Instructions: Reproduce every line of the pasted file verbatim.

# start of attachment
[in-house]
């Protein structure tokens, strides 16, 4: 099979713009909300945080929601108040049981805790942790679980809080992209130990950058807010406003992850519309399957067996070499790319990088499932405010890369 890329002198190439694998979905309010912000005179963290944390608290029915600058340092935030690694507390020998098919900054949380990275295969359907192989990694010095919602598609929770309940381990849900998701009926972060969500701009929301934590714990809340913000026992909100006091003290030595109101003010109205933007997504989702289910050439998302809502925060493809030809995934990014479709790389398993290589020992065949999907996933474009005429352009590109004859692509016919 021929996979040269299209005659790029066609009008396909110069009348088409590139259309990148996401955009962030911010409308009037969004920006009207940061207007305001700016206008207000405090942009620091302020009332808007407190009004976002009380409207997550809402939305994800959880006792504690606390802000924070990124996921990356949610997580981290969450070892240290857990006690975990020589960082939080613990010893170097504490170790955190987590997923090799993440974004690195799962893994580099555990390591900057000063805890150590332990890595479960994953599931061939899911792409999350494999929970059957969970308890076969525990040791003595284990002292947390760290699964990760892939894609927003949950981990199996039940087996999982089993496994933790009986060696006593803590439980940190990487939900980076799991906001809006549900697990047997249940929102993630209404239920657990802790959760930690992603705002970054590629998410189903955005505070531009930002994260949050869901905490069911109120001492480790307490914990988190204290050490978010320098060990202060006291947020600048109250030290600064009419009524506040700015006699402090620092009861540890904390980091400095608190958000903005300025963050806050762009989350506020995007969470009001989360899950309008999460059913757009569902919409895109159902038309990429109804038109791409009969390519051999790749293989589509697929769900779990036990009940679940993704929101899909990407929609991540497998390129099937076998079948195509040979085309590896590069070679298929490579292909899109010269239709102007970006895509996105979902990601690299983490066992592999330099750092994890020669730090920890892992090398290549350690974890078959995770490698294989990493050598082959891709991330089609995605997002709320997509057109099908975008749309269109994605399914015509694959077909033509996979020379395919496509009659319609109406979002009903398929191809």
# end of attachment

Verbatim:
[in-house]
């Protein structure tokens, strides 16, 4: 099979713009909300945080929601108040049981805790942790679980809080992209130990950058807010406003992850519309399957067996070499790319990088499932405010890369 890329002198190439694998979905309010912000005179963290944390608290029915600058340092935030690694507390020998098919900054949380990275295969359907192989990694010095919602598609929770309940381990849900998701009926972060969500701009929301934590714990809340913000026992909100006091003290030595109101003010109205933007997504989702289910050439998302809502925060493809030809995934990014479709790389398993290589020992065949999907996933474009005429352009590109004859692509016919 021929996979040269299209005659790029066609009008396909110069009348088409590139259309990148996401955009962030911010409308009037969004920006009207940061207007305001700016206008207000405090942009620091302020009332808007407190009004976002009380409207997550809402939305994800959880006792504690606390802000924070990124996921990356949610997580981290969450070892240290857990006690975990020589960082939080613990010893170097504490170790955190987590997923090799993440974004690195799962893994580099555990390591900057000063805890150590332990890595479960994953599931061939899911792409999350494999929970059957969970308890076969525990040791003595284990002292947390760290699964990760892939894609927003949950981990199996039940087996999982089993496994933790009986060696006593803590439980940190990487939900980076799991906001809006549900697990047997249940929102993630209404239920657990802790959760930690992603705002970054590629998410189903955005505070531009930002994260949050869901905490069911109120001492480790307490914990988190204290050490978010320098060990202060006291947020600048109250030290600064009419009524506040700015006699402090620092009861540890904390980091400095608190958000903005300025963050806050762009989350506020995007969470009001989360899950309008999460059913757009569902919409895109159902038309990429109804038109791409009969390519051999790749293989589509697929769900779990036990009940679940993704929101899909990407929609991540497998390129099937076998079948195509040979085309590896590069070679298929490579292909899109010269239709102007970006895509996105979902990601690299983490066992592999330099750092994890020669730090920890892992090398290549350690974890078959995770490698294989990493050598082959891709991330089609995605997002709320997509057109099908975008749309269109994605399914015509694959077909033509996979020379395919496509009659319609109406979002009903398929191809």